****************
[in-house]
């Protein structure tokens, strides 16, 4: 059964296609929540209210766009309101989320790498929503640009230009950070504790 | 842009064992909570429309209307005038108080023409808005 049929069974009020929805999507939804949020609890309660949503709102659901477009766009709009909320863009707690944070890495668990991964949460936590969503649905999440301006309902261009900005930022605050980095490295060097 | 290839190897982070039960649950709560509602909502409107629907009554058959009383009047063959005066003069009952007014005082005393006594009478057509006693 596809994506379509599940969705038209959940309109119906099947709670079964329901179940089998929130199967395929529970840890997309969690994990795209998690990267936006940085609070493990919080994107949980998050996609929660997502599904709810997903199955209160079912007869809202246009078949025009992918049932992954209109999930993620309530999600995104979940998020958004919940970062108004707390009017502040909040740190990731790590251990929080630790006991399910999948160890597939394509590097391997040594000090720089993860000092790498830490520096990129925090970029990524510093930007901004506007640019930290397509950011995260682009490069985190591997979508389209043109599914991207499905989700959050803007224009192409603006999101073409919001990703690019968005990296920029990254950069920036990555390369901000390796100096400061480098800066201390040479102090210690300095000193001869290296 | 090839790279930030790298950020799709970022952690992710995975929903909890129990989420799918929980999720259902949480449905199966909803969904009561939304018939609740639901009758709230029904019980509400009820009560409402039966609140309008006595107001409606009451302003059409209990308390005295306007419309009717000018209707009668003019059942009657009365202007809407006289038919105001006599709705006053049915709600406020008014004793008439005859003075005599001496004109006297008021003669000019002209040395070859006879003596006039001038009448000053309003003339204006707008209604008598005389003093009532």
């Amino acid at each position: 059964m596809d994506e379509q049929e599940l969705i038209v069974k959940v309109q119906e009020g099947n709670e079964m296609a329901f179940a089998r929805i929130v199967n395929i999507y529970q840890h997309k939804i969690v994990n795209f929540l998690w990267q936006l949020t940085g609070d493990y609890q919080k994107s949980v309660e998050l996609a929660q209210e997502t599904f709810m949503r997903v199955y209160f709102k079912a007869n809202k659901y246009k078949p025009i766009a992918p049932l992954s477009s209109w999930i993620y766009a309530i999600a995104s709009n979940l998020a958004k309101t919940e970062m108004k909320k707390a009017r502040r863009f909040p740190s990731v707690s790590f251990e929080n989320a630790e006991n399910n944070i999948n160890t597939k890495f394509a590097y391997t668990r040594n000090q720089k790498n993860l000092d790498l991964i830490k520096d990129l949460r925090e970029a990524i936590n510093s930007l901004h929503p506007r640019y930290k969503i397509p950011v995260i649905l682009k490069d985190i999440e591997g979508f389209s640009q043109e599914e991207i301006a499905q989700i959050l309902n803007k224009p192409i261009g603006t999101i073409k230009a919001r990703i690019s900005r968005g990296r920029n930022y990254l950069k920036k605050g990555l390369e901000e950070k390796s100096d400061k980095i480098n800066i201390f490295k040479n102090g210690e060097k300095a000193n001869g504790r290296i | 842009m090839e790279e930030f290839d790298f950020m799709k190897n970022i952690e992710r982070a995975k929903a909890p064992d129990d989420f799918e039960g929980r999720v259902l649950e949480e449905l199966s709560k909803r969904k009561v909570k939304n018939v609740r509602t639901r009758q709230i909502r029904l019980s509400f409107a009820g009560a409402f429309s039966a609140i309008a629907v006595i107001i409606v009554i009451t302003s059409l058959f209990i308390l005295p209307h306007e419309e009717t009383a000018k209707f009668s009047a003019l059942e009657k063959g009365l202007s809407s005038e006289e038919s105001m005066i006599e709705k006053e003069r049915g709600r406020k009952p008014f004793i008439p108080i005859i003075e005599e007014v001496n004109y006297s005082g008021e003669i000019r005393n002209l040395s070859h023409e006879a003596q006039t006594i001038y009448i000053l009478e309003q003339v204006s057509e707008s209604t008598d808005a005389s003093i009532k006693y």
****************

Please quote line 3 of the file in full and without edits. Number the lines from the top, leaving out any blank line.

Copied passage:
């Amino acid at each position: 059964m596809d994506e379509q049929e599940l969705i038209v069974k959940v309109q119906e009020g099947n709670e079964m296609a329901f179940a089998r929805i929130v199967n395929i999507y529970q840890h997309k939804i969690v994990n795209f929540l998690w990267q936006l949020t940085g609070d493990y609890q919080k994107s949980v309660e998050l996609a929660q209210e997502t599904f709810m949503r997903v199955y209160f709102k079912a007869n809202k659901y246009k078949p025009i766009a992918p049932l992954s477009s209109w999930i993620y766009a309530i999600a995104s709009n979940l998020a958004k309101t919940e970062m108004k909320k707390a009017r502040r863009f909040p740190s990731v707690s790590f251990e929080n989320a630790e006991n399910n944070i999948n160890t597939k890495f394509a590097y391997t668990r040594n000090q720089k790498n993860l000092d790498l991964i830490k520096d990129l949460r925090e970029a990524i936590n510093s930007l901004h929503p506007r640019y930290k969503i397509p950011v995260i649905l682009k490069d985190i999440e591997g979508f389209s640009q043109e599914e991207i301006a499905q989700i959050l309902n803007k224009p192409i261009g603006t999101i073409k230009a919001r990703i690019s900005r968005g990296r920029n930022y990254l950069k920036k605050g990555l390369e901000e950070k390796s100096d400061k980095i480098n800066i201390f490295k040479n102090g210690e060097k300095a000193n001869g504790r290296i | 842009m090839e790279e930030f290839d790298f950020m799709k190897n970022i952690e992710r982070a995975k929903a909890p064992d129990d989420f799918e039960g929980r999720v259902l649950e949480e449905l199966s709560k909803r969904k009561v909570k939304n018939v609740r509602t639901r009758q709230i909502r029904l019980s509400f409107a009820g009560a409402f429309s039966a609140i309008a629907v006595i107001i409606v009554i009451t302003s059409l058959f209990i308390l005295p209307h306007e419309e009717t009383a000018k209707f009668s009047a003019l059942e009657k063959g009365l202007s809407s005038e006289e038919s105001m005066i006599e709705k006053e003069r049915g709600r406020k009952p008014f004793i008439p108080i005859i003075e005599e007014v001496n004109y006297s005082g008021e003669i000019r005393n002209l040395s070859h023409e006879a003596q006039t006594i001038y009448i000053l009478e309003q003339v204006s057509e707008s209604t008598d808005a005389s003093i009532k006693y």